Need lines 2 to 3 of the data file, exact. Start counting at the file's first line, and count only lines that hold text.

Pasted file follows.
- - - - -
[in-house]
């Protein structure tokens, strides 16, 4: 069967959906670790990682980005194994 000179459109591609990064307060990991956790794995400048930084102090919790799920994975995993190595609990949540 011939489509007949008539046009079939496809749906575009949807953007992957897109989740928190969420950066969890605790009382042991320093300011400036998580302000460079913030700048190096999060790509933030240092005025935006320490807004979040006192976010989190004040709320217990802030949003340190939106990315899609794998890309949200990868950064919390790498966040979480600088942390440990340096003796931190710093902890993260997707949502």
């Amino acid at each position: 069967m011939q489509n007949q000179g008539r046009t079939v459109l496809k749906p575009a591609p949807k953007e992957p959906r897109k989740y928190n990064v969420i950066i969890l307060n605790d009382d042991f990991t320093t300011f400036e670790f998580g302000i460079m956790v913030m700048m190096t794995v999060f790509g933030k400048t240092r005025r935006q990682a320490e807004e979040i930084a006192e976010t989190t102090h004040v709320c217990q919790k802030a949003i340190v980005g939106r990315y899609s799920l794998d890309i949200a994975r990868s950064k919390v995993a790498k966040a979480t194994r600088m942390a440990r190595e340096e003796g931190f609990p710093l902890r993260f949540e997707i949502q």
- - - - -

């Protein structure tokens, strides 16, 4: 069967959906670790990682980005194994 000179459109591609990064307060990991956790794995400048930084102090919790799920994975995993190595609990949540 011939489509007949008539046009079939496809749906575009949807953007992957897109989740928190969420950066969890605790009382042991320093300011400036998580302000460079913030700048190096999060790509933030240092005025935006320490807004979040006192976010989190004040709320217990802030949003340190939106990315899609794998890309949200990868950064919390790498966040979480600088942390440990340096003796931190710093902890993260997707949502």
């Amino acid at each position: 069967m011939q489509n007949q000179g008539r046009t079939v459109l496809k749906p575009a591609p949807k953007e992957p959906r897109k989740y928190n990064v969420i950066i969890l307060n605790d009382d042991f990991t320093t300011f400036e670790f998580g302000i460079m956790v913030m700048m190096t794995v999060f790509g933030k400048t240092r005025r935006q990682a320490e807004e979040i930084a006192e976010t989190t102090h004040v709320c217990q919790k802030a949003i340190v980005g939106r990315y899609s799920l794998d890309i949200a994975r990868s950064k919390v995993a790498k966040a979480t194994r600088m942390a440990r190595e340096e003796g931190f609990p710093l902890r993260f949540e997707i949502q």